After overcoming nearly impossible conditions, 20 students and faculty from the Netherlands toured the Herbert Hoover Dike and Everglades restoration projects the week of April 22, hosted by the Jacksonville District Corps of Engineers. The students are from the Zuyd University, one of the largest universities of applied sciences in Holland. They are senior civil engineering students who planned a trip to learn about construction projects that benefit or relate to the Everglades. However, the trip almost did not take place.
Just days before they were scheduled to fly to Miami, Florida, the now-famous volcano in Iceland erupted. However, the students persisted and were able to re-book a plane to the United States five days later than their original departure date. They had to reschedule most of their tours.
"The students improvised, adapted and overcame to arrive in south Florida on April 21," said Ted Roberts, Glades community liaison for the U.S. Army Corps of Engineers.
Their first tour was of the Herbert Hoover Dike Rehabilitation Project on April 22. They arrived at the Lake Okeechobee Outpost marina on a warm sunny day, after having just landed in Miami, Florida, the previous evening. "Many had gone for 24 hours without sleep," Roberts said, but added "you would never know it from their enthusiasm that day."
The tour included a presentation of the Herbert Hoover Dike Rehabilitation Project and Comprehensive Everglades Restoration Plan (CERP) at the marina, followed by a two-hour site visit of the dike project. Treviicos South Inc., which is conducting one section of the rehabilitation, provided the tour. "Treviicos went the extra measure and actually lifted the very specialized drill to allow them closer access to this remarkable feat of technology," Roberts said.
The dike construction tour was conducted by Ingrid Bon, Corps project manager forward; Jesse Pullen, Corps project engineer; and Jeff Taylor, Treviicos project manager. A student later wrote that the tour showed them construction methods they had never seen before.
Stan Bronson, executive director of the Florida Earth Foundation, then gave the international students a tour of Stormwater Treatment Area 1-East. This is one of five filtering marshes to protect the Everglades operated by the South Florida Water Management District, located in West Palm Beach, Florida. "The students were amazed at the number of alligators and wading birds they saw," Bronson said. The tour included a visit to the District's S-319 pump station. Bronson's foundation has organized a number of trips to Holland for Florida and Dutch water managers to exchange information, and also has close affiliations with Dutch schools.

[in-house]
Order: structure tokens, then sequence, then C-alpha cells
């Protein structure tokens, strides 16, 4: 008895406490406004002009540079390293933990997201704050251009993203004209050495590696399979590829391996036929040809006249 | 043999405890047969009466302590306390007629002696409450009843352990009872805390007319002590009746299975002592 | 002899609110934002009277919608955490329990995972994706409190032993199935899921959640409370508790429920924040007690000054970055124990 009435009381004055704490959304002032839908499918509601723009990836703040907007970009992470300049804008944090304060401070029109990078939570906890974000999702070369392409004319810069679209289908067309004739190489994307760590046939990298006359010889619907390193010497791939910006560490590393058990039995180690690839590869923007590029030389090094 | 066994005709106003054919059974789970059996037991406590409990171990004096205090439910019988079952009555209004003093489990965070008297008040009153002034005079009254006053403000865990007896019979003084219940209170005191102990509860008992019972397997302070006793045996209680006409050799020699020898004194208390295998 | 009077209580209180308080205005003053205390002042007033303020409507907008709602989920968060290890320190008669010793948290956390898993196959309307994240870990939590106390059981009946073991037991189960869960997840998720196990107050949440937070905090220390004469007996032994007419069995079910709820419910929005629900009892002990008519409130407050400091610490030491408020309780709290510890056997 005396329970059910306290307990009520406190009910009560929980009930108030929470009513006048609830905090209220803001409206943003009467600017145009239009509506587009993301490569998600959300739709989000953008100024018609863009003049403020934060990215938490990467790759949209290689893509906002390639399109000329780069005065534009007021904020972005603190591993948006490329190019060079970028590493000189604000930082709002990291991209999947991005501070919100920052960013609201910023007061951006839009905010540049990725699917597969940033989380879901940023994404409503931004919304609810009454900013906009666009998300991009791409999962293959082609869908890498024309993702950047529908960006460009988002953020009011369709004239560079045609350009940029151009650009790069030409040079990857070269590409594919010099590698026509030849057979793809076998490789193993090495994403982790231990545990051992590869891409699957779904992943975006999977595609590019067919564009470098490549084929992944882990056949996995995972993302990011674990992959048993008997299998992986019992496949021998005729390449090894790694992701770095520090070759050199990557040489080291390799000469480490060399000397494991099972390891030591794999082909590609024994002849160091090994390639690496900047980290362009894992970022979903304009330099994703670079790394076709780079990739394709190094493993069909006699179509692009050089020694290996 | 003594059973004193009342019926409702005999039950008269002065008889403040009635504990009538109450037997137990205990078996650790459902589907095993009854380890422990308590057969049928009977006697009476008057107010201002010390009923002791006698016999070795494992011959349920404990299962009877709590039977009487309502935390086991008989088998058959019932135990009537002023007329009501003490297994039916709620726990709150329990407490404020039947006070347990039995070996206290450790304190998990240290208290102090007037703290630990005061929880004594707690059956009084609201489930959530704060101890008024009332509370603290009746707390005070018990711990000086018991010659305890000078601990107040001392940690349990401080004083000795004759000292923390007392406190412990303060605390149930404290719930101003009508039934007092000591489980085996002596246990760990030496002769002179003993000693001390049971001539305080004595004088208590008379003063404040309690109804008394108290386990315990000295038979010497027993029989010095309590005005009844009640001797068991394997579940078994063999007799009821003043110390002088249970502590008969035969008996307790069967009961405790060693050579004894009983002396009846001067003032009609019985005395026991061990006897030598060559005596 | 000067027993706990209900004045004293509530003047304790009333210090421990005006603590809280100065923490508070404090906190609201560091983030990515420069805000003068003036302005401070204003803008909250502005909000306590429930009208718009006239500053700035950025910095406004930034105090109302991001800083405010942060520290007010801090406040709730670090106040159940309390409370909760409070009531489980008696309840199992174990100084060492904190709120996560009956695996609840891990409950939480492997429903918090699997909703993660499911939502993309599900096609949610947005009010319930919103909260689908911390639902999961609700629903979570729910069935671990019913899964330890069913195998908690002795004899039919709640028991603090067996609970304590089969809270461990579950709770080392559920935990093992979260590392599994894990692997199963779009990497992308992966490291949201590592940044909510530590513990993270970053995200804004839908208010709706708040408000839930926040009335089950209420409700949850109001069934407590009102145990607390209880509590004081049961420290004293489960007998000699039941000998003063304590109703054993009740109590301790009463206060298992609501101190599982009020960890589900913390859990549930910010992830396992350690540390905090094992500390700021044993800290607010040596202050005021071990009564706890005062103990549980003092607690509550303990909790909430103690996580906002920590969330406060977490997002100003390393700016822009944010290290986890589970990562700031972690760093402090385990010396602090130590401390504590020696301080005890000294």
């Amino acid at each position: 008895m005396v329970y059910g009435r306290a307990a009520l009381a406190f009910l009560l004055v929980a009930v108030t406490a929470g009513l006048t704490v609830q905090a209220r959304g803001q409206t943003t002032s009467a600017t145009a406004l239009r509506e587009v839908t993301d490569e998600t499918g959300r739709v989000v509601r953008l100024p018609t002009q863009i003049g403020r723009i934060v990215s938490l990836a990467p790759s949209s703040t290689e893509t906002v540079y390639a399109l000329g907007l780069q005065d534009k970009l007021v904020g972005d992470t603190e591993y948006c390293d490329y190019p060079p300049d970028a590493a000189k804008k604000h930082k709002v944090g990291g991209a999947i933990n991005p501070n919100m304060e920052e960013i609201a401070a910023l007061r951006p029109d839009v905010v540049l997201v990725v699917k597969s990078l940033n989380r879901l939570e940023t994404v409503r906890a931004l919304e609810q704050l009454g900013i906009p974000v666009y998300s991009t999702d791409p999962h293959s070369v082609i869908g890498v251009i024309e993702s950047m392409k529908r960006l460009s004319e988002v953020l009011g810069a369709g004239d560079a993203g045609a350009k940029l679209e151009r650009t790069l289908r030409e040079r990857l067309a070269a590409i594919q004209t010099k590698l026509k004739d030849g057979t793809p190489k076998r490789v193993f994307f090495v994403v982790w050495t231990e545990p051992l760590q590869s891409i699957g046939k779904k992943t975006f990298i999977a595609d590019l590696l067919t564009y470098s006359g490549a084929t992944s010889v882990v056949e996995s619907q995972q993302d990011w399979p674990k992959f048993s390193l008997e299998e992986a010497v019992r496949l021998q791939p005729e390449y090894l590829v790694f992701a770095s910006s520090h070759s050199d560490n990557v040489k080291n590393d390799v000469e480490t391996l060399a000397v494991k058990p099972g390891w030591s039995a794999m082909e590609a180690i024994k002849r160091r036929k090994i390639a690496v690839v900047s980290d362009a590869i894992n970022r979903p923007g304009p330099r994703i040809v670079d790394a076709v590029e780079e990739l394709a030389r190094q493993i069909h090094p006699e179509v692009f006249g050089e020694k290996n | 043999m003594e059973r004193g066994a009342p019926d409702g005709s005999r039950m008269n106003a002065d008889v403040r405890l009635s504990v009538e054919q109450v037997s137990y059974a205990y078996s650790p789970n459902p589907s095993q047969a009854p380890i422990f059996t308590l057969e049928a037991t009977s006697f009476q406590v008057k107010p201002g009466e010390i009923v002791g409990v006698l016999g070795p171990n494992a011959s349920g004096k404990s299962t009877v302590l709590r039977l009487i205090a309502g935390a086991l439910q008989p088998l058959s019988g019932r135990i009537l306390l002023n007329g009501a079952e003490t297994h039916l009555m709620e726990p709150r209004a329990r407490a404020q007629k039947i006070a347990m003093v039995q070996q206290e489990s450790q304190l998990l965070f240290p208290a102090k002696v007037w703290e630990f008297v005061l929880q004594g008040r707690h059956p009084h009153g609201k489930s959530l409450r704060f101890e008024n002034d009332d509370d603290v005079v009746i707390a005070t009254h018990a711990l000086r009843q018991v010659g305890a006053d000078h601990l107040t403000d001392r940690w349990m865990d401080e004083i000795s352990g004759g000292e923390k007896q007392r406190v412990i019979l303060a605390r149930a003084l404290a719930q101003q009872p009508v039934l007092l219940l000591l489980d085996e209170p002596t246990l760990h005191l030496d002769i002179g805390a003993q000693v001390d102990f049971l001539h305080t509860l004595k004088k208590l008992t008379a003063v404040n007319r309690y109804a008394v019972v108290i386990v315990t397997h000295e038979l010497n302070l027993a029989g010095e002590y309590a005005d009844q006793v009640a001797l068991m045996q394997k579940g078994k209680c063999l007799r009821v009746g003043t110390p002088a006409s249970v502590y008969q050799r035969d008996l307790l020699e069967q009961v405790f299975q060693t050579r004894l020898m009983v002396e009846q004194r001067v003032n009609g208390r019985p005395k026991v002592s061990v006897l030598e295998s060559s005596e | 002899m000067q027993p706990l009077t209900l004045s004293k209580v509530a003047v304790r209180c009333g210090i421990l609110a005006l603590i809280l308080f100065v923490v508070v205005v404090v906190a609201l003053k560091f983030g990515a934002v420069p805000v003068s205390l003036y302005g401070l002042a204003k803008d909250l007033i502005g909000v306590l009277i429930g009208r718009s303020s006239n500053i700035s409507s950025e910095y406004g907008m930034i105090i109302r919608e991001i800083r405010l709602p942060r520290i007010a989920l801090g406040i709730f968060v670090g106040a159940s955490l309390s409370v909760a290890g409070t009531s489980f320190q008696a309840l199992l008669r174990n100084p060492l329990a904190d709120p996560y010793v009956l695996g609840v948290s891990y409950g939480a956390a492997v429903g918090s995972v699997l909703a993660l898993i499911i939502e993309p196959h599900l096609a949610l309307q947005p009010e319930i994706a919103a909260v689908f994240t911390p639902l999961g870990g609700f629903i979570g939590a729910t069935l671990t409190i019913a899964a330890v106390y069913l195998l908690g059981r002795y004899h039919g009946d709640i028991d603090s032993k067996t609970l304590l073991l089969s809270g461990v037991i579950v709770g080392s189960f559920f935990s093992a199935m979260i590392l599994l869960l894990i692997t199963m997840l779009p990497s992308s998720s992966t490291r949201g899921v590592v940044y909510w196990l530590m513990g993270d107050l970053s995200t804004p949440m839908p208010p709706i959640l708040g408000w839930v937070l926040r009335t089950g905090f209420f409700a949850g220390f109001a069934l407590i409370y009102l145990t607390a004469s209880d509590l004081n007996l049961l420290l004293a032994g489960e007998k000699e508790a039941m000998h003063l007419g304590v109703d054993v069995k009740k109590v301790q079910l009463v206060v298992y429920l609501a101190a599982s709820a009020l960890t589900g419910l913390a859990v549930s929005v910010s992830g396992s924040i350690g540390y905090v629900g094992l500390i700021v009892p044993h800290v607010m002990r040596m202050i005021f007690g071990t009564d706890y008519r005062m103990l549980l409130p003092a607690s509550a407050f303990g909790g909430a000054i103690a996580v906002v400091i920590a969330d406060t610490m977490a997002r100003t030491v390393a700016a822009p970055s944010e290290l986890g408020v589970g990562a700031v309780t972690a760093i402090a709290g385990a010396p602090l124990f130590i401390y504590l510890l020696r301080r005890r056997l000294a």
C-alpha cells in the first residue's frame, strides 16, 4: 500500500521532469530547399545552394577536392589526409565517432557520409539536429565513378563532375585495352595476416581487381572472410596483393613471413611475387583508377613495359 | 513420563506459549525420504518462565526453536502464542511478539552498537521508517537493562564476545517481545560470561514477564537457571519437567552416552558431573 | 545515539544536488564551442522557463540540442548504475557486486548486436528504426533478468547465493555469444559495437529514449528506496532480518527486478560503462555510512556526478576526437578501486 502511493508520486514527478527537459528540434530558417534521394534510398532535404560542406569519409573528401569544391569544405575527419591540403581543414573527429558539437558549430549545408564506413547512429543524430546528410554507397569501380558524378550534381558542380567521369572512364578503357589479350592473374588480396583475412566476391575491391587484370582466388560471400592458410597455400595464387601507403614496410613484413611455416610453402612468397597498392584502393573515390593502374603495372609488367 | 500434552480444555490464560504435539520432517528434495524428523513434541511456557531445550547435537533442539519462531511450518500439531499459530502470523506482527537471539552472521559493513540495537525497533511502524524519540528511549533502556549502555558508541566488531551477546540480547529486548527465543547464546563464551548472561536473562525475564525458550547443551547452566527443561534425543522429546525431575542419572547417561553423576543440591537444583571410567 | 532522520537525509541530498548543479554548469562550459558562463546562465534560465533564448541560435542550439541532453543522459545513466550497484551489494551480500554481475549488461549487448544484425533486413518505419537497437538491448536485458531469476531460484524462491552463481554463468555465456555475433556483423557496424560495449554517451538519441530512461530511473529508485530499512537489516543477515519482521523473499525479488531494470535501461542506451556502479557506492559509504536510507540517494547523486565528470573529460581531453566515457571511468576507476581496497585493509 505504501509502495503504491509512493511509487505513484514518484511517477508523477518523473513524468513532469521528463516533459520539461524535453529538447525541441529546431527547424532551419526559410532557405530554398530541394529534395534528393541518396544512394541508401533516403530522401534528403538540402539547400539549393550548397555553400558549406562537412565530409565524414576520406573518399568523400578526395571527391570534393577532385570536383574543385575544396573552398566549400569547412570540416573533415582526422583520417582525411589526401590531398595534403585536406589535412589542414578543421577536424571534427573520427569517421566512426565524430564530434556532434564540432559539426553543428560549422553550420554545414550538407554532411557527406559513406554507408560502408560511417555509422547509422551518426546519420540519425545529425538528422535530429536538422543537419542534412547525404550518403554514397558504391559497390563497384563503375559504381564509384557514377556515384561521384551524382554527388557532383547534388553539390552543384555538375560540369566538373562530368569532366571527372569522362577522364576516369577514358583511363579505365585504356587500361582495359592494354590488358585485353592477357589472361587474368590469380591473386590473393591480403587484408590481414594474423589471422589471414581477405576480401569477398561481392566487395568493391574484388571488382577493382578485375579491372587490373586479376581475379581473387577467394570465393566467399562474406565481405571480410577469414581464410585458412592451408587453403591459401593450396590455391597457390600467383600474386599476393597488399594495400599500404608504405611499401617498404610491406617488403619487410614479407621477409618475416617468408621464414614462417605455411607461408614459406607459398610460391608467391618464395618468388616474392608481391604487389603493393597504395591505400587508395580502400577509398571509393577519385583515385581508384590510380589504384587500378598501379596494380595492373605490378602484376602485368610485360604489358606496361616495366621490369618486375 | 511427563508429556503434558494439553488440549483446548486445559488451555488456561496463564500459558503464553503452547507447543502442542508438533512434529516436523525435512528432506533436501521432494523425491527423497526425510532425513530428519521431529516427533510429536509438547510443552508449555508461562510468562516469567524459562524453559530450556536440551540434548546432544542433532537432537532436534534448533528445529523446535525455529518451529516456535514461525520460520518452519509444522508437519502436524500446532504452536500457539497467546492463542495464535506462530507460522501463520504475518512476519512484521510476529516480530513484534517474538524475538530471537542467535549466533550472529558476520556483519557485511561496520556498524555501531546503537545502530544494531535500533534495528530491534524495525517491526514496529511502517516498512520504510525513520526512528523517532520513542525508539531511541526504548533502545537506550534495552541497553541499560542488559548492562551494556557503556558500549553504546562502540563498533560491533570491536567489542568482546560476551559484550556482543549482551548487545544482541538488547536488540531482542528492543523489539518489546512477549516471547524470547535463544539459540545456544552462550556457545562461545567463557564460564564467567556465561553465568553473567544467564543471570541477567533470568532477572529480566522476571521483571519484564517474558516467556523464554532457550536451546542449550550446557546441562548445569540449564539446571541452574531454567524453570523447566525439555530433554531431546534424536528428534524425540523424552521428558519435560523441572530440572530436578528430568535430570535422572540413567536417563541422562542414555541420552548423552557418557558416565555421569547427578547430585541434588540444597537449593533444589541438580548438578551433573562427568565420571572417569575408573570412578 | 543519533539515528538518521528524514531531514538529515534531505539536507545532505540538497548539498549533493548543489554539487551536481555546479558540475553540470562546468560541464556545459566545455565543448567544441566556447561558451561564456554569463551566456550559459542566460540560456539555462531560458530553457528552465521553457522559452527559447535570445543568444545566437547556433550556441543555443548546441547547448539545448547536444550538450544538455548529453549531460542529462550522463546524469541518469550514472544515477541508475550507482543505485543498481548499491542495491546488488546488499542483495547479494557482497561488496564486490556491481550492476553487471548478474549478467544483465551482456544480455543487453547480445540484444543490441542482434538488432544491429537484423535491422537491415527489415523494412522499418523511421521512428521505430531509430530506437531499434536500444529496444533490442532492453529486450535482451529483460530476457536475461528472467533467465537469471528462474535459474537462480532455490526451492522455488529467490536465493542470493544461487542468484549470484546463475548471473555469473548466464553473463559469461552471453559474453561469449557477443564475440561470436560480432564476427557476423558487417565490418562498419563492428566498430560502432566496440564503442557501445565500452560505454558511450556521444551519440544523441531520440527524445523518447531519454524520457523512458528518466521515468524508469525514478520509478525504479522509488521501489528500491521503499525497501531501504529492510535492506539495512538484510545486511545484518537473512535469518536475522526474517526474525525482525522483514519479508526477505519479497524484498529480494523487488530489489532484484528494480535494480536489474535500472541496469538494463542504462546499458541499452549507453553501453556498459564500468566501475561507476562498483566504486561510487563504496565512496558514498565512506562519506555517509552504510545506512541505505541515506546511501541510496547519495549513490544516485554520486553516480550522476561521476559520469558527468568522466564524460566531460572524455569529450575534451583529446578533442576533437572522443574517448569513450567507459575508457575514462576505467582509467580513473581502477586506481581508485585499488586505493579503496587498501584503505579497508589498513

Following their visit to Lake Okeechobee, the students and two faculty members spent the remainder of the week-long trip seeing other civil engineering sites in central and south Florida. On April 27, they participated in a driving tour of the Tamiami Trail Modifications Project, conducted by John Jettinghoff, resident engineer for the Corps of Engineers Miami office.
Later, tour organizer and student Jim Ingenhut said they could see how everything was interconnected at the end of the week. "Everything worked together for the same purpose," he said. "On almost every other project we visited, there was someone who could tell us more about the Everglades restoration, and riding the airboat, we could see with our own eyes how beautiful the area is you're trying to restore," Ingenhut said. It is also nice to know "that we're experiencing some of the same difficulties in the Netherlands. We're trying to let some of our rivers flow back to their natural course, to improve some environmental aspects. We might learn something from the success stories going on in (Florida)," he added.
Despite a rough start, the university students persisted and returned to Holland with many memories and a better understanding of water management and environmental restoration projects in Florida to apply to future careers.

Page last updated Fri July 22nd, 2011 at 12:16